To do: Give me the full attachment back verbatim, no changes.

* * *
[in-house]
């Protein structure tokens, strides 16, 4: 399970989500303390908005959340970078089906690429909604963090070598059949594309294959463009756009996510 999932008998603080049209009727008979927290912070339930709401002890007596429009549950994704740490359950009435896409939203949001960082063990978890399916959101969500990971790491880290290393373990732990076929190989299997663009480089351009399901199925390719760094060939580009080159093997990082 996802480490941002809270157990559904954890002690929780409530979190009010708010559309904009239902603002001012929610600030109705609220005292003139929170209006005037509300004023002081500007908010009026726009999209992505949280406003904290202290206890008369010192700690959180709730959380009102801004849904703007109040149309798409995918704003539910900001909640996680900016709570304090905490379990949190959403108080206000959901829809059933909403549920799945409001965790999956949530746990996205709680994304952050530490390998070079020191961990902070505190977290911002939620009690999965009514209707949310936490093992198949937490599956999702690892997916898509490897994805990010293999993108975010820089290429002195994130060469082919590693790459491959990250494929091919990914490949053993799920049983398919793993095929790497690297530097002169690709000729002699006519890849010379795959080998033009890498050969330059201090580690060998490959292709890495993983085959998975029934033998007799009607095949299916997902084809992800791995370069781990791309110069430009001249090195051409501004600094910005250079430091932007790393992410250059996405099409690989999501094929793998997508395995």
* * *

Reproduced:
[in-house]
């Protein structure tokens, strides 16, 4: 399970989500303390908005959340970078089906690429909604963090070598059949594309294959463009756009996510 999932008998603080049209009727008979927290912070339930709401002890007596429009549950994704740490359950009435896409939203949001960082063990978890399916959101969500990971790491880290290393373990732990076929190989299997663009480089351009399901199925390719760094060939580009080159093997990082 996802480490941002809270157990559904954890002690929780409530979190009010708010559309904009239902603002001012929610600030109705609220005292003139929170209006005037509300004023002081500007908010009026726009999209992505949280406003904290202290206890008369010192700690959180709730959380009102801004849904703007109040149309798409995918704003539910900001909640996680900016709570304090905490379990949190959403108080206000959901829809059933909403549920799945409001965790999956949530746990996205709680994304952050530490390998070079020191961990902070505190977290911002939620009690999965009514209707949310936490093992198949937490599956999702690892997916898509490897994805990010293999993108975010820089290429002195994130060469082919590693790459491959990250494929091919990914490949053993799920049983398919793993095929790497690297530097002169690709000729002699006519890849010379795959080998033009890498050969330059201090580690060998490959292709890495993983085959998975029934033998007799009607095949299916997902084809992800791995370069781990791309110069430009001249090195051409501004600094910005250079430091932007790393992410250059996405099409690989999501094929793998997508395995």